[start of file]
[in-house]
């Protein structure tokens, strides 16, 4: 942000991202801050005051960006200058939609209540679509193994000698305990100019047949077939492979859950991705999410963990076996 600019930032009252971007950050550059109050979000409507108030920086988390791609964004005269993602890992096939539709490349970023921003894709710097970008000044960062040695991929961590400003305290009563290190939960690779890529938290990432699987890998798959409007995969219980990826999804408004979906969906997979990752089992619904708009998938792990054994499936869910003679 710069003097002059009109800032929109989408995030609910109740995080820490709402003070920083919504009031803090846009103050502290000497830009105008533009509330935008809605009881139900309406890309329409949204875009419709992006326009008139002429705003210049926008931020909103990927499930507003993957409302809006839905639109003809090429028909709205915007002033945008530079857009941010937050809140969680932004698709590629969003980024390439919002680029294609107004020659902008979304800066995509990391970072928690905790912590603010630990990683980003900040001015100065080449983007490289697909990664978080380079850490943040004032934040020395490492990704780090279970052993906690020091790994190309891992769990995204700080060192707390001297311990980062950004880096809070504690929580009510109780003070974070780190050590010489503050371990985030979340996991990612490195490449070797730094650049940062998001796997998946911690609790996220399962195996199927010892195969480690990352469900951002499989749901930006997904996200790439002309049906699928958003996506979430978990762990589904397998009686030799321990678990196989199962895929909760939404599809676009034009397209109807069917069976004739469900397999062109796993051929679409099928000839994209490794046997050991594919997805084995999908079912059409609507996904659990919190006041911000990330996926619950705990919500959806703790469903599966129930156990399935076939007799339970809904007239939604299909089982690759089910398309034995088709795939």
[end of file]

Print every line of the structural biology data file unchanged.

[in-house]
């Protein structure tokens, strides 16, 4: 942000991202801050005051960006200058939609209540679509193994000698305990100019047949077939492979859950991705999410963990076996 600019930032009252971007950050550059109050979000409507108030920086988390791609964004005269993602890992096939539709490349970023921003894709710097970008000044960062040695991929961590400003305290009563290190939960690779890529938290990432699987890998798959409007995969219980990826999804408004979906969906997979990752089992619904708009998938792990054994499936869910003679 710069003097002059009109800032929109989408995030609910109740995080820490709402003070920083919504009031803090846009103050502290000497830009105008533009509330935008809605009881139900309406890309329409949204875009419709992006326009008139002429705003210049926008931020909103990927499930507003993957409302809006839905639109003809090429028909709205915007002033945008530079857009941010937050809140969680932004698709590629969003980024390439919002680029294609107004020659902008979304800066995509990391970072928690905790912590603010630990990683980003900040001015100065080449983007490289697909990664978080380079850490943040004032934040020395490492990704780090279970052993906690020091790994190309891992769990995204700080060192707390001297311990980062950004880096809070504690929580009510109780003070974070780190050590010489503050371990985030979340996991990612490195490449070797730094650049940062998001796997998946911690609790996220399962195996199927010892195969480690990352469900951002499989749901930006997904996200790439002309049906699928958003996506979430978990762990589904397998009686030799321990678990196989199962895929909760939404599809676009034009397209109807069917069976004739469900397999062109796993051929679409099928000839994209490794046997050991594919997805084995999908079912059409609507996904659990919190006041911000990330996926619950705990919500959806703790469903599966129930156990399935076939007799339970809904007239939604299909089982690759089910398309034995088709795939």